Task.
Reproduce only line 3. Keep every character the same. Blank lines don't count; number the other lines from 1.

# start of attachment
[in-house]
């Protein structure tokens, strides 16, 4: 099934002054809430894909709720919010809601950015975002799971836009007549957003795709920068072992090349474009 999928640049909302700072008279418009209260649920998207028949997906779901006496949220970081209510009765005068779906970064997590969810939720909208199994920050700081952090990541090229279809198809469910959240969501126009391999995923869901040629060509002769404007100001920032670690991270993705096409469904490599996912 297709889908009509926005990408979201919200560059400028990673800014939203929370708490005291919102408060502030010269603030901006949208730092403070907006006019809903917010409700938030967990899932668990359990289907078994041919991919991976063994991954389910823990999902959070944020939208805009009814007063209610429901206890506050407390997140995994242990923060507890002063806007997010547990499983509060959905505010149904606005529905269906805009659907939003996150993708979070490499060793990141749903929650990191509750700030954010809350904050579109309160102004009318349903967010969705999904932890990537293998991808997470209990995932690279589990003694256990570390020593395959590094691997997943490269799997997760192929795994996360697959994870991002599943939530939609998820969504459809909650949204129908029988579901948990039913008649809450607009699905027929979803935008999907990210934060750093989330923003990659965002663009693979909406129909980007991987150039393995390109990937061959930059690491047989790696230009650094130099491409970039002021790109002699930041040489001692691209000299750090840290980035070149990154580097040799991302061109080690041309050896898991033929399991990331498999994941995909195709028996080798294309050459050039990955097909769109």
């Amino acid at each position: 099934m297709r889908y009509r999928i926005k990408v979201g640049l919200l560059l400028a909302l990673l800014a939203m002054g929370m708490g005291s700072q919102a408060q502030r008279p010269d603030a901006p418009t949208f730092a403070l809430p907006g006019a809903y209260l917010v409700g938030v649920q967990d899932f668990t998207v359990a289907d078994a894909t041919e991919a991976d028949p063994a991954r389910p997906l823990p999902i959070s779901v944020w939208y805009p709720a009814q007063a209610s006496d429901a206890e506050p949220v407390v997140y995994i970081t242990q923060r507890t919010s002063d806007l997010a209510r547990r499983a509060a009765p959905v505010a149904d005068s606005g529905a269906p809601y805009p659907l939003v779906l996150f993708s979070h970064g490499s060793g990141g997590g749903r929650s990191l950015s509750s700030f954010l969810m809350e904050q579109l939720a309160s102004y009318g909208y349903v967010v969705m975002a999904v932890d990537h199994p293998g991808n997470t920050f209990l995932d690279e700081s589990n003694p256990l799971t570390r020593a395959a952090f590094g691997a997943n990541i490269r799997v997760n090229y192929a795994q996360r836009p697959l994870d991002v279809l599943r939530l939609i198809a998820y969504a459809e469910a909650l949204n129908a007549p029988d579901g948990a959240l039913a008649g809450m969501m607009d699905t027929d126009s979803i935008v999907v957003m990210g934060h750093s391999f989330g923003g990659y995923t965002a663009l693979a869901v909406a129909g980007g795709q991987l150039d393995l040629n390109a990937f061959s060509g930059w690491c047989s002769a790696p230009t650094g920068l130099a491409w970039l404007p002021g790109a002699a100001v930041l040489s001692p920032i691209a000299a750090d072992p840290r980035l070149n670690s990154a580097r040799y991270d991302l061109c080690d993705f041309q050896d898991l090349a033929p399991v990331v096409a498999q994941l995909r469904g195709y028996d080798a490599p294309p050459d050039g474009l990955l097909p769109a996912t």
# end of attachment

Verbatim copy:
């Amino acid at each position: 099934m297709r889908y009509r999928i926005k990408v979201g640049l919200l560059l400028a909302l990673l800014a939203m002054g929370m708490g005291s700072q919102a408060q502030r008279p010269d603030a901006p418009t949208f730092a403070l809430p907006g006019a809903y209260l917010v409700g938030v649920q967990d899932f668990t998207v359990a289907d078994a894909t041919e991919a991976d028949p063994a991954r389910p997906l823990p999902i959070s779901v944020w939208y805009p709720a009814q007063a209610s006496d429901a206890e506050p949220v407390v997140y995994i970081t242990q923060r507890t919010s002063d806007l997010a209510r547990r499983a509060a009765p959905v505010a149904d005068s606005g529905a269906p809601y805009p659907l939003v779906l996150f993708s979070h970064g490499s060793g990141g997590g749903r929650s990191l950015s509750s700030f954010l969810m809350e904050q579109l939720a309160s102004y009318g909208y349903v967010v969705m975002a999904v932890d990537h199994p293998g991808n997470t920050f209990l995932d690279e700081s589990n003694p256990l799971t570390r020593a395959a952090f590094g691997a997943n990541i490269r799997v997760n090229y192929a795994q996360r836009p697959l994870d991002v279809l599943r939530l939609i198809a998820y969504a459809e469910a909650l949204n129908a007549p029988d579901g948990a959240l039913a008649g809450m969501m607009d699905t027929d126009s979803i935008v999907v957003m990210g934060h750093s391999f989330g923003g990659y995923t965002a663009l693979a869901v909406a129909g980007g795709q991987l150039d393995l040629n390109a990937f061959s060509g930059w690491c047989s002769a790696p230009t650094g920068l130099a491409w970039l404007p002021g790109a002699a100001v930041l040489s001692p920032i691209a000299a750090d072992p840290r980035l070149n670690s990154a580097r040799y991270d991302l061109c080690d993705f041309q050896d898991l090349a033929p399991v990331v096409a498999q994941l995909r469904g195709y028996d080798a490599p294309p050459d050039g474009l990955l097909p769109a996912t």